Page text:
Adelaide in the 70's

Adelaide in the 70's



The heat is stifling


This makes the second story in a total of three so far in which I make a point about the weather. So let me say that I'm not normally so preoccupied with it, but today is an exception as we are going to the tennis at Memorial Drive, and in taking our seats close to the front of the Northern Grandstand, we are exposing ourselves to a sun which on the local news last night was shown to fry an egg within a few seconds. And it's here, in this egg-frying sun, that we will remain for an entire afternoon.

Out of the small holiday allowance given to us by each of our parents, we have just purchased a programme for a relatively vast sum. We sit flicking through the pages regarding it as more than a souvenir, because today we are going to fill it with signatures, and it is on this basis that this little book is now something of an investment.

The friend I am with has had a raging prepubescent crush on John Newcombe for some time, and everything about him (with the exception of his wife, Ange) has been the subject of drool, his height, his moustache, the way he moves, the way he speaks. His clean hair. It is this endlessly attractive array my friend expresses succinctly as, "Ooooogggg". And today John Newcombe is here, in his crisp white shorts. And we have our pens ready.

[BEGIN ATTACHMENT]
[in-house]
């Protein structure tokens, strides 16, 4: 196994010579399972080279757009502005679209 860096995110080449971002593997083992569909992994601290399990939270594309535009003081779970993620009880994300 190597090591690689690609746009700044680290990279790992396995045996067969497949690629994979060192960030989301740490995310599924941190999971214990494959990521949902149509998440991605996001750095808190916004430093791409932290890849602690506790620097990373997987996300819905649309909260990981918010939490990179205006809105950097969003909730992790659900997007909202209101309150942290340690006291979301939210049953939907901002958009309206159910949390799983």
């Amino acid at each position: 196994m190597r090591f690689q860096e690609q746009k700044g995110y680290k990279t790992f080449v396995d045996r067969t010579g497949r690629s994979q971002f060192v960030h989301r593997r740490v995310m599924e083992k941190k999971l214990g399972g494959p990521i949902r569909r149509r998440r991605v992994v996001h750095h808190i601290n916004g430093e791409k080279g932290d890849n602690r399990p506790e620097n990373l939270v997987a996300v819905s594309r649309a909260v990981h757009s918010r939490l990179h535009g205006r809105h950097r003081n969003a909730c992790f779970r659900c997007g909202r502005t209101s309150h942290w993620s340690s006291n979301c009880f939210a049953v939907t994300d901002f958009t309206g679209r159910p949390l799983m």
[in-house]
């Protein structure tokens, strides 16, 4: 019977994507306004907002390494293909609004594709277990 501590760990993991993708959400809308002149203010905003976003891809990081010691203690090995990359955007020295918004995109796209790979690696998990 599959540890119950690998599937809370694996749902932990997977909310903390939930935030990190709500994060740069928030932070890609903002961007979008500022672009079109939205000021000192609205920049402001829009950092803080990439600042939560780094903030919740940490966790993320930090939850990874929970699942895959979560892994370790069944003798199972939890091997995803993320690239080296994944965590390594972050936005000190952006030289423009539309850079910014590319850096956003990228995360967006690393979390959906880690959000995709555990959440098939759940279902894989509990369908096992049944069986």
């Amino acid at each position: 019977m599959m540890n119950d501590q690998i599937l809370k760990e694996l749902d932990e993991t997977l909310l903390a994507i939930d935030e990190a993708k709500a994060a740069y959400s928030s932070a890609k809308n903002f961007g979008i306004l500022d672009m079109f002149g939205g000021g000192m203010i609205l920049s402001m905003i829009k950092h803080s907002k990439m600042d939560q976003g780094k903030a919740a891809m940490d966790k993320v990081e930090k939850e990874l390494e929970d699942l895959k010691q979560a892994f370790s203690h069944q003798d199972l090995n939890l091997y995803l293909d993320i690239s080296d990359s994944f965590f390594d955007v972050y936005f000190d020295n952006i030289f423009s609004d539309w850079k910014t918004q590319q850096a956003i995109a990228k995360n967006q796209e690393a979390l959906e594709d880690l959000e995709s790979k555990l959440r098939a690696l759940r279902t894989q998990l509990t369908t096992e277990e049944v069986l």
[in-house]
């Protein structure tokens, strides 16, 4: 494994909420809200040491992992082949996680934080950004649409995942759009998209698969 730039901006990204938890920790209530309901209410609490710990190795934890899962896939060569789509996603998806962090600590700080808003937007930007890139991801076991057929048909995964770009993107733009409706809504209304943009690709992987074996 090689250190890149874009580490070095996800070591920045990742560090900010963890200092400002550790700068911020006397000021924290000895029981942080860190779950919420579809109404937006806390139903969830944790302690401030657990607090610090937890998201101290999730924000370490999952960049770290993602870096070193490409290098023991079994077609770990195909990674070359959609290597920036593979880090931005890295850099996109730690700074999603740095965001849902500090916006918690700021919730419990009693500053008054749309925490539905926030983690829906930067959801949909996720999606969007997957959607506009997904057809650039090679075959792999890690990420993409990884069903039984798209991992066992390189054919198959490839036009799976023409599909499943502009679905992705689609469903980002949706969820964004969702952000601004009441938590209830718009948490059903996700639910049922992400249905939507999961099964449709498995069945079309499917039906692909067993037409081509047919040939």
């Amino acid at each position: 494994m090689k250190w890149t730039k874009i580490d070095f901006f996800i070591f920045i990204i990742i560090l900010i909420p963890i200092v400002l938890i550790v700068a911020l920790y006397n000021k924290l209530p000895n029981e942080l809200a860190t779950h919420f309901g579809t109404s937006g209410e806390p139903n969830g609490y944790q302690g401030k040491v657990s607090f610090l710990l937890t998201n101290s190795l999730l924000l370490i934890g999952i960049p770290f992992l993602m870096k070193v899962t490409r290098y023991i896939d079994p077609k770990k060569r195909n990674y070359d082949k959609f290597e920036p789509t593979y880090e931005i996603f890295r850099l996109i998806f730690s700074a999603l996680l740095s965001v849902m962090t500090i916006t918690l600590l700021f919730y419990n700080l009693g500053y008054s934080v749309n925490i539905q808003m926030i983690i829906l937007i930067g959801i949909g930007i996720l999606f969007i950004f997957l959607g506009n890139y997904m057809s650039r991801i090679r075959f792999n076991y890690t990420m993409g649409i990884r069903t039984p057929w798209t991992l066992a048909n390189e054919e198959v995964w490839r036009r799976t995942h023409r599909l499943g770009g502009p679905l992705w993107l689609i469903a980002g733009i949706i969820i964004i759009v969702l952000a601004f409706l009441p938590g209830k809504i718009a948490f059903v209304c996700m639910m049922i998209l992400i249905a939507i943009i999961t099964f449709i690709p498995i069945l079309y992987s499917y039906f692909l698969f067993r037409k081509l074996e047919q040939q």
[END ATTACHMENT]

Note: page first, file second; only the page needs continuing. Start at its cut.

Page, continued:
The match that is in progress churns away, slowly. (We hear from my friend's father later that we were on television at this time, "I'd know (he calls me by my surname) anywhere," he says, suggesting even the cameraman must have been bored.) Finally we get our chance and peel ourselves off our seats, we are off to find John Newcombe - as soon as we've had an ice cream.

By the time we arrive at the gate which separates the players and staff from the crowd, another match has started. Somehow we make our presence known against the canvas wall and a tennis player opens the gate, looking down. "Can we get an autograph?" I ask. In a hushed voice he tells us a match is in progress and we nod silently. He tells us he will let us in if we are quiet. We nod silently. He opens the gate and we go in.

I'm not exactly sure what happened next, it all seems a blur. Whether it was my friend's, "Ooooogggg" or because we were in the presence of John Newcombe's star, I asked at full volume, "Can I have your autograph please?". And like the sportsman that he is, he signed our programmes, and this was the image that I saw.